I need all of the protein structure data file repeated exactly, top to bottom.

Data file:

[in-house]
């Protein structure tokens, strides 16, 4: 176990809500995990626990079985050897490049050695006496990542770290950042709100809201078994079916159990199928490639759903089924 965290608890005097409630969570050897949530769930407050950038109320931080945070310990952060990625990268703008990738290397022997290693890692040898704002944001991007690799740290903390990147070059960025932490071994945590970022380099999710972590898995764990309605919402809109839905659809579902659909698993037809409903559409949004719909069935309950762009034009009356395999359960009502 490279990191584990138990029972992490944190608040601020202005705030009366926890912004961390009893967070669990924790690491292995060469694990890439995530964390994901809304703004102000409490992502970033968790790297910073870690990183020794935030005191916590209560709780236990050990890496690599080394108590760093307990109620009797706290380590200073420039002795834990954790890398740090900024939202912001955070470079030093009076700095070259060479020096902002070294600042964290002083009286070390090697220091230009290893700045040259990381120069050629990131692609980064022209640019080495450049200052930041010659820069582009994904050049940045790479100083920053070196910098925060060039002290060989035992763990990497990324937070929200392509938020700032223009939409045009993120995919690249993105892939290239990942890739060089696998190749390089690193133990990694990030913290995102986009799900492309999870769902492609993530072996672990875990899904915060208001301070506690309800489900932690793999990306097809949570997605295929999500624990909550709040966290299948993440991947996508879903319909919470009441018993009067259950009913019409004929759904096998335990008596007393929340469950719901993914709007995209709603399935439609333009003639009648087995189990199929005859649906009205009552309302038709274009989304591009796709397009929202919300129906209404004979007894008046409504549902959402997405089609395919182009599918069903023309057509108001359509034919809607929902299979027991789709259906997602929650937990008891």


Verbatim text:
[in-house]
């Protein structure tokens, strides 16, 4: 176990809500995990626990079985050897490049050695006496990542770290950042709100809201078994079916159990199928490639759903089924 965290608890005097409630969570050897949530769930407050950038109320931080945070310990952060990625990268703008990738290397022997290693890692040898704002944001991007690799740290903390990147070059960025932490071994945590970022380099999710972590898995764990309605919402809109839905659809579902659909698993037809409903559409949004719909069935309950762009034009009356395999359960009502 490279990191584990138990029972992490944190608040601020202005705030009366926890912004961390009893967070669990924790690491292995060469694990890439995530964390994901809304703004102000409490992502970033968790790297910073870690990183020794935030005191916590209560709780236990050990890496690599080394108590760093307990109620009797706290380590200073420039002795834990954790890398740090900024939202912001955070470079030093009076700095070259060479020096902002070294600042964290002083009286070390090697220091230009290893700045040259990381120069050629990131692609980064022209640019080495450049200052930041010659820069582009994904050049940045790479100083920053070196910098925060060039002290060989035992763990990497990324937070929200392509938020700032223009939409045009993120995919690249993105892939290239990942890739060089696998190749390089690193133990990694990030913290995102986009799900492309999870769902492609993530072996672990875990899904915060208001301070506690309800489900932690793999990306097809949570997605295929999500624990909550709040966290299948993440991947996508879903319909919470009441018993009067259950009913019409004929759904096998335990008596007393929340469950719901993914709007995209709603399935439609333009003639009648087995189990199929005859649906009205009552309302038709274009989304591009796709397009929202919300129906209404004979007894008046409504549902959402997405089609395919182009599918069903023309057509108001359509034919809607929902299979027991789709259906997602929650937990008891």